Now that could be an interesting piece of information to keep for the merge episode. We could see Will doing something that will cost Jenn and Hali the game.
Jeff went back to the previous vote, saying that Vince wasn’t the only person that seemed to be surprised. He asked Will if there was anything to clear up.
Will simply said that he voted out the person he didn’t trust.
Turning to Joe, Jeff said that they were still in the tribe portion of the game, but they were already playing the individual part.
Joe said trust was a huge factor in keeping the alliance going into the future.
Asked again about the last challenge, Joe said he was afraid Nina would stumble and fall, bringing the whole thing down. “I messed up today, big time.”
Nina said that it was because of her disadvantage which got Hali and Jenn to roll their eyes. Jeff rightly pointed out that the challenge had nothing to do with hearing, but Nina insisted that it was because they saw her as having a disadvantage.
Will disagreed, saying Nina always came back to being deaf. He said he was upset because they tried talking to her.
Jeff went back to one of his old arguments: Perception becomes reality.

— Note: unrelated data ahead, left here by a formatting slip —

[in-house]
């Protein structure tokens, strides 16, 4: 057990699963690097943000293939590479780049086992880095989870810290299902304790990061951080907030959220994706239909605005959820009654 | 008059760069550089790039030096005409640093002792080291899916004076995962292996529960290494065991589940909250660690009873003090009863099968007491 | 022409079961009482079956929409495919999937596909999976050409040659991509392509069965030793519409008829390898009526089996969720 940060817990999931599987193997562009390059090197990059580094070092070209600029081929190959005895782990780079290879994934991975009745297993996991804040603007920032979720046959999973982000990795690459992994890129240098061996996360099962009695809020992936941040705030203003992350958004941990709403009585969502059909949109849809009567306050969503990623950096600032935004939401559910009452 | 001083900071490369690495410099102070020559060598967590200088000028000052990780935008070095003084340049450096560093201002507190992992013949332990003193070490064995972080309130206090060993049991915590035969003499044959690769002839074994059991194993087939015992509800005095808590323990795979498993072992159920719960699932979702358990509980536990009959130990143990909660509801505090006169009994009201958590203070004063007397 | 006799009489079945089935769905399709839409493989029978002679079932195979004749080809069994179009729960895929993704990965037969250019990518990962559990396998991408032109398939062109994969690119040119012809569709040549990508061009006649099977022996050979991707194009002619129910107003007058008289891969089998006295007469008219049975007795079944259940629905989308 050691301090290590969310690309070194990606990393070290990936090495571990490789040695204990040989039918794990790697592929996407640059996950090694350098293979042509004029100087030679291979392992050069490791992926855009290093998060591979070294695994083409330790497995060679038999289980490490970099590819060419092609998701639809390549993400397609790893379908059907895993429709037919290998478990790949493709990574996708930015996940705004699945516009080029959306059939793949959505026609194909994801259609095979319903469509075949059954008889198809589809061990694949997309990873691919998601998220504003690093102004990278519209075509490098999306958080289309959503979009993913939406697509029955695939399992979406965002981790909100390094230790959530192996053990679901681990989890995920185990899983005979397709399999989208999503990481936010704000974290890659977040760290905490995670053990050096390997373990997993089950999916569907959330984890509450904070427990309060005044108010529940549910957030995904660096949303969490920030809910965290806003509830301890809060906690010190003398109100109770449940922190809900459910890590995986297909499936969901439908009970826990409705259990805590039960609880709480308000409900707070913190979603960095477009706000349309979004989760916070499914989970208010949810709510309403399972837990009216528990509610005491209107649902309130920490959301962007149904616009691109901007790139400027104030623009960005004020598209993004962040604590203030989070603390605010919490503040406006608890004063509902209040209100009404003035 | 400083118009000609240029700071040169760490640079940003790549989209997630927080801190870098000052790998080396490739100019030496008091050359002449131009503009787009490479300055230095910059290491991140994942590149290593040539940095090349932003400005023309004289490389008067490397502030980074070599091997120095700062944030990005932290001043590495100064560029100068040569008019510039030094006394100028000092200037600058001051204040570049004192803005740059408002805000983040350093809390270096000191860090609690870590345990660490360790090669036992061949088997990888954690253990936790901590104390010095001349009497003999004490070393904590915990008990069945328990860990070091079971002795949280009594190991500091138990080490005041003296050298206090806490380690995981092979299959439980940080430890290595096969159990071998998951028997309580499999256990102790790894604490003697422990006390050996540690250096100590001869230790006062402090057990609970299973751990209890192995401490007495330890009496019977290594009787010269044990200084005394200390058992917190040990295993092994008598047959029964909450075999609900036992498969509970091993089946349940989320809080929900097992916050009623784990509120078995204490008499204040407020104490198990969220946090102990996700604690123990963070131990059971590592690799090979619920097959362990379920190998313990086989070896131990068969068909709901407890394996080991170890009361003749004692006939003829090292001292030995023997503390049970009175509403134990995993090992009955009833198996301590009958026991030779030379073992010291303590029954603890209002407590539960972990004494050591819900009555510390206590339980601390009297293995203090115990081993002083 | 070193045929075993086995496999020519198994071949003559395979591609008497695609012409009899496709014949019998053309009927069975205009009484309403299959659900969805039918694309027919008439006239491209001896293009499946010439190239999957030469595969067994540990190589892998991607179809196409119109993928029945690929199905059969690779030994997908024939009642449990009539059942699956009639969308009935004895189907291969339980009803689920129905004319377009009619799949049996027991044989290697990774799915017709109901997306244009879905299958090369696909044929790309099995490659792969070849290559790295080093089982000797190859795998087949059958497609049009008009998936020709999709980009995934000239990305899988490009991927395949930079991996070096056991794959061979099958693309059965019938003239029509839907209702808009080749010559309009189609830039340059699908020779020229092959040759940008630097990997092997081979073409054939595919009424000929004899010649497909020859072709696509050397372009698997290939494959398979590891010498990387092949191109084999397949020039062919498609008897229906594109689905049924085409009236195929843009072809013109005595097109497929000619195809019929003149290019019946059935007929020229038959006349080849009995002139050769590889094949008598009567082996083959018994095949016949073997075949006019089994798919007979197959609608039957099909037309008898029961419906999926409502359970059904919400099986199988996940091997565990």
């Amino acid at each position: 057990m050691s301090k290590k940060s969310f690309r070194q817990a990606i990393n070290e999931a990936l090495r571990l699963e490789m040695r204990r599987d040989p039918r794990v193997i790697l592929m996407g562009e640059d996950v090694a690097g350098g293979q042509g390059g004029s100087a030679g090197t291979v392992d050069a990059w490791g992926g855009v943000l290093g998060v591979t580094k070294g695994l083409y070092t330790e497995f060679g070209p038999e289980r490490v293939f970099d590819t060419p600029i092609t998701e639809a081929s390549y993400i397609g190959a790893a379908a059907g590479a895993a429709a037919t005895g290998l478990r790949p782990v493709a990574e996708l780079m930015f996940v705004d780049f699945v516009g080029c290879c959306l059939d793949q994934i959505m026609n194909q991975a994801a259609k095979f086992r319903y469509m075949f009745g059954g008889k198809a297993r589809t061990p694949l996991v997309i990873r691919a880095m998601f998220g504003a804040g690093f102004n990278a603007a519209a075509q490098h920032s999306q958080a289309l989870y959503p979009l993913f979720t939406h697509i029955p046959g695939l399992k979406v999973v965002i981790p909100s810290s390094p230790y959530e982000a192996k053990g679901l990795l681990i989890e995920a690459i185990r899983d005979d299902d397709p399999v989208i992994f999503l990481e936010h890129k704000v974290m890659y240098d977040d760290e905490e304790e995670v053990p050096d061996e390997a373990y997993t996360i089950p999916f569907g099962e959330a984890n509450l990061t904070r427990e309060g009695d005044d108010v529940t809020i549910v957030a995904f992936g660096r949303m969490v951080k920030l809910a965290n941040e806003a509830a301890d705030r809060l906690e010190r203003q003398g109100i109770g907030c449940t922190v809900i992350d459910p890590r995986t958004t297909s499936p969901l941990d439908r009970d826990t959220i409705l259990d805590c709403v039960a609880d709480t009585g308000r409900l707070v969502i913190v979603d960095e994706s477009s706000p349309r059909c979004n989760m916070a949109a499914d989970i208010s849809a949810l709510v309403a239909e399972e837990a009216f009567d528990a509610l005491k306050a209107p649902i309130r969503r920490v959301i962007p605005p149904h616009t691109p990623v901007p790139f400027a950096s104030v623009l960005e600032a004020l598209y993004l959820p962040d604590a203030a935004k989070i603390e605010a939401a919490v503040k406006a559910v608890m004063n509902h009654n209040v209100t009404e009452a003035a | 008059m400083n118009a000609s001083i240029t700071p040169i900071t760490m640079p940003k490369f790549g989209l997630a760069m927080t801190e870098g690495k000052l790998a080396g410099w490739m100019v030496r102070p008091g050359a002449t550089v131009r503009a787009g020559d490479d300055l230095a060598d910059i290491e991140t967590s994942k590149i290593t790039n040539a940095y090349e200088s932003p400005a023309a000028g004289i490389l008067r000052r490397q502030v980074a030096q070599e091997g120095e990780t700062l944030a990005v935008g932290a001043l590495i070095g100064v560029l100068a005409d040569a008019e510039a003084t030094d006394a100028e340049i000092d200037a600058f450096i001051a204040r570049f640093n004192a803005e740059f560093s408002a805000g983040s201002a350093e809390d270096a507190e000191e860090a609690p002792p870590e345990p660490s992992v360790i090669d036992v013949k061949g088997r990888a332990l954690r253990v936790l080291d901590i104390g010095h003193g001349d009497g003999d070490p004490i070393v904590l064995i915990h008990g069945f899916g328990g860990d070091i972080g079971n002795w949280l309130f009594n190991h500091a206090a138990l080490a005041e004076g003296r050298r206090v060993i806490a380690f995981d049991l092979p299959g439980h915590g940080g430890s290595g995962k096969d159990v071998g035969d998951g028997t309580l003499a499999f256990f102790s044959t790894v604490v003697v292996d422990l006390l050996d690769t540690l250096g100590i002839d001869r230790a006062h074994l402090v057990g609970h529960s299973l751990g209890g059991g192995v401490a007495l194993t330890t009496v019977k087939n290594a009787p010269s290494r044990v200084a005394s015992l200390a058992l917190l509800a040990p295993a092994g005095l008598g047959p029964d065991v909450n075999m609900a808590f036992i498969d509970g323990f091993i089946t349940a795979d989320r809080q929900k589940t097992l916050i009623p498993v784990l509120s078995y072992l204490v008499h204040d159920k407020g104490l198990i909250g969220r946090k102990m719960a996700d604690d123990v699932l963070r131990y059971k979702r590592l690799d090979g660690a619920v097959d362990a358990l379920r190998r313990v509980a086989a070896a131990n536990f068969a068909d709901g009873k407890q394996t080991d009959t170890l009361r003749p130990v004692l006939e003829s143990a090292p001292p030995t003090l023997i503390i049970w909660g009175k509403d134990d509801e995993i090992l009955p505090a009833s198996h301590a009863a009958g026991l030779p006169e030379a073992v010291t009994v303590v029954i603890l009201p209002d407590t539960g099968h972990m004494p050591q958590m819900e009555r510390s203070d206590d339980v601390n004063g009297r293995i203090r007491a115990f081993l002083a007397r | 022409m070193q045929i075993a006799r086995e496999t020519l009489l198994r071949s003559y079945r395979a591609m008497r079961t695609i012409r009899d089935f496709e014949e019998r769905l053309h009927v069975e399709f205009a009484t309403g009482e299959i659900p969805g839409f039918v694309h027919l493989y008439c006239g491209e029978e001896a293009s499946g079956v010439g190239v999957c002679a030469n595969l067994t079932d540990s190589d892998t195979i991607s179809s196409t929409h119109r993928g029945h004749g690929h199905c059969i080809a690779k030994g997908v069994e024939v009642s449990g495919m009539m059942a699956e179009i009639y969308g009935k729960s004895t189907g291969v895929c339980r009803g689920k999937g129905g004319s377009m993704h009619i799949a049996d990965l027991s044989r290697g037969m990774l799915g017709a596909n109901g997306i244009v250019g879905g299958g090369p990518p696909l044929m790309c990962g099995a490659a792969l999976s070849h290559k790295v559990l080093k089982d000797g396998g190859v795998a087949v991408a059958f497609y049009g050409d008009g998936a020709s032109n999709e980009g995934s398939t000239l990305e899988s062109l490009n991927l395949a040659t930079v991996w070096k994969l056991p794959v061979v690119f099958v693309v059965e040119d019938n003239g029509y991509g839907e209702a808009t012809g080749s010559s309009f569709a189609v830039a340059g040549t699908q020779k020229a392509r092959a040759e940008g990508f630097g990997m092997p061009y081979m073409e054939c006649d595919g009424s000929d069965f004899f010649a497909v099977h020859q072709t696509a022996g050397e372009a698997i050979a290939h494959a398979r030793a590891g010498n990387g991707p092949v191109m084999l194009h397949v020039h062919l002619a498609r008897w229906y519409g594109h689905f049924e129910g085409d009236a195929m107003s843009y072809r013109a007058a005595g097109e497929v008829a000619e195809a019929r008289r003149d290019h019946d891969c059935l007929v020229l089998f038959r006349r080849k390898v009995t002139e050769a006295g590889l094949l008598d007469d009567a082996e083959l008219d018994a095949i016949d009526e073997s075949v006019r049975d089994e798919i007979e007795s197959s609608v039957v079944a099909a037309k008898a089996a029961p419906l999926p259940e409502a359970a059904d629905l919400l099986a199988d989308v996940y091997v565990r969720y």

Joe agreed, saying Nina misunderstands them as much as she feels misunderstood.
Will refused to admit it was his fault in the latest challenge, saying they simply didn’t work well as a team.
That’s when Nina interjected: “You guys would be crazy to keep Will. You can trust me; I am strong.”
Jenn replied that Nina had been emotionally weak and that it concerned her.
Hali, like Jeff, wondered if Nina was on the right tribe because of the philosophy of taking life as it comes. She explained: “For most of our tribe, we go with the flow, but Nina doesn’t have that same flow going.”
Nina said she was a White Collar before, but she had changed in the last seven years.
Hali said that she would have to make adjustments if she wanted to stay with the tribe.